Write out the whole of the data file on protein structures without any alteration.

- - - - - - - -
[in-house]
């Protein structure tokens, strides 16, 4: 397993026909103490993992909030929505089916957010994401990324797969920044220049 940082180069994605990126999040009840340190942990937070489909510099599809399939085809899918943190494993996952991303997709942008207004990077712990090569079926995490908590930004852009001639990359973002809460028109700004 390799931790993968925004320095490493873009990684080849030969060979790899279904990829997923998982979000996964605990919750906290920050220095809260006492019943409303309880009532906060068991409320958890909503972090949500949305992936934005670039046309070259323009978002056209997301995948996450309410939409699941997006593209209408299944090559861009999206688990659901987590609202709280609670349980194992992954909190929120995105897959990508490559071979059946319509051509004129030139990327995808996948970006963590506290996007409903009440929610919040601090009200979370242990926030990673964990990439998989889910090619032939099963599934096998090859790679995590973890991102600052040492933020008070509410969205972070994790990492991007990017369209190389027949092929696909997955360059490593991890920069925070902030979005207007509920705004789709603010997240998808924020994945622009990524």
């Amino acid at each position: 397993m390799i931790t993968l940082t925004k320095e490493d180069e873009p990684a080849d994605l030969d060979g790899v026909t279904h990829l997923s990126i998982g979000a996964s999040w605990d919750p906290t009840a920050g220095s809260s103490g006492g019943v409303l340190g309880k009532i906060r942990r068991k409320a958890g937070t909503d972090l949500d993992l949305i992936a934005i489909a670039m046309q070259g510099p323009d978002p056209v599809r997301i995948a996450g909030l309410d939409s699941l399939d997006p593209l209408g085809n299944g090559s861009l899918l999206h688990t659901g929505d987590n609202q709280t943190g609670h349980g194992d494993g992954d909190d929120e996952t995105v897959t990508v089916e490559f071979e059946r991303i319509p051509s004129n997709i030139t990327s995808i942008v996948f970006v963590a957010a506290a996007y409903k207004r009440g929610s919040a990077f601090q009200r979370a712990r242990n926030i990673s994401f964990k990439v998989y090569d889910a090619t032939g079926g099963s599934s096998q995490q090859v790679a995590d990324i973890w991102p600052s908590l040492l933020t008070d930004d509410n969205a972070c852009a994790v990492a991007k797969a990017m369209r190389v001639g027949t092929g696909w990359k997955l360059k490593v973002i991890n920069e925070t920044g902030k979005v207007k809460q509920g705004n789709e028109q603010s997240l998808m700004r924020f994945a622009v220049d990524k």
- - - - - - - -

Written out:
[in-house]
């Protein structure tokens, strides 16, 4: 397993026909103490993992909030929505089916957010994401990324797969920044220049 940082180069994605990126999040009840340190942990937070489909510099599809399939085809899918943190494993996952991303997709942008207004990077712990090569079926995490908590930004852009001639990359973002809460028109700004 390799931790993968925004320095490493873009990684080849030969060979790899279904990829997923998982979000996964605990919750906290920050220095809260006492019943409303309880009532906060068991409320958890909503972090949500949305992936934005670039046309070259323009978002056209997301995948996450309410939409699941997006593209209408299944090559861009999206688990659901987590609202709280609670349980194992992954909190929120995105897959990508490559071979059946319509051509004129030139990327995808996948970006963590506290996007409903009440929610919040601090009200979370242990926030990673964990990439998989889910090619032939099963599934096998090859790679995590973890991102600052040492933020008070509410969205972070994790990492991007990017369209190389027949092929696909997955360059490593991890920069925070902030979005207007509920705004789709603010997240998808924020994945622009990524």
């Amino acid at each position: 397993m390799i931790t993968l940082t925004k320095e490493d180069e873009p990684a080849d994605l030969d060979g790899v026909t279904h990829l997923s990126i998982g979000a996964s999040w605990d919750p906290t009840a920050g220095s809260s103490g006492g019943v409303l340190g309880k009532i906060r942990r068991k409320a958890g937070t909503d972090l949500d993992l949305i992936a934005i489909a670039m046309q070259g510099p323009d978002p056209v599809r997301i995948a996450g909030l309410d939409s699941l399939d997006p593209l209408g085809n299944g090559s861009l899918l999206h688990t659901g929505d987590n609202q709280t943190g609670h349980g194992d494993g992954d909190d929120e996952t995105v897959t990508v089916e490559f071979e059946r991303i319509p051509s004129n997709i030139t990327s995808i942008v996948f970006v963590a957010a506290a996007y409903k207004r009440g929610s919040a990077f601090q009200r979370a712990r242990n926030i990673s994401f964990k990439v998989y090569d889910a090619t032939g079926g099963s599934s096998q995490q090859v790679a995590d990324i973890w991102p600052s908590l040492l933020t008070d930004d509410n969205a972070c852009a994790v990492a991007k797969a990017m369209r190389v001639g027949t092929g696909w990359k997955l360059k490593v973002i991890n920069e925070t920044g902030k979005v207007k809460q509920g705004n789709e028109q603010s997240l998808m700004r924020f994945a622009v220049d990524k």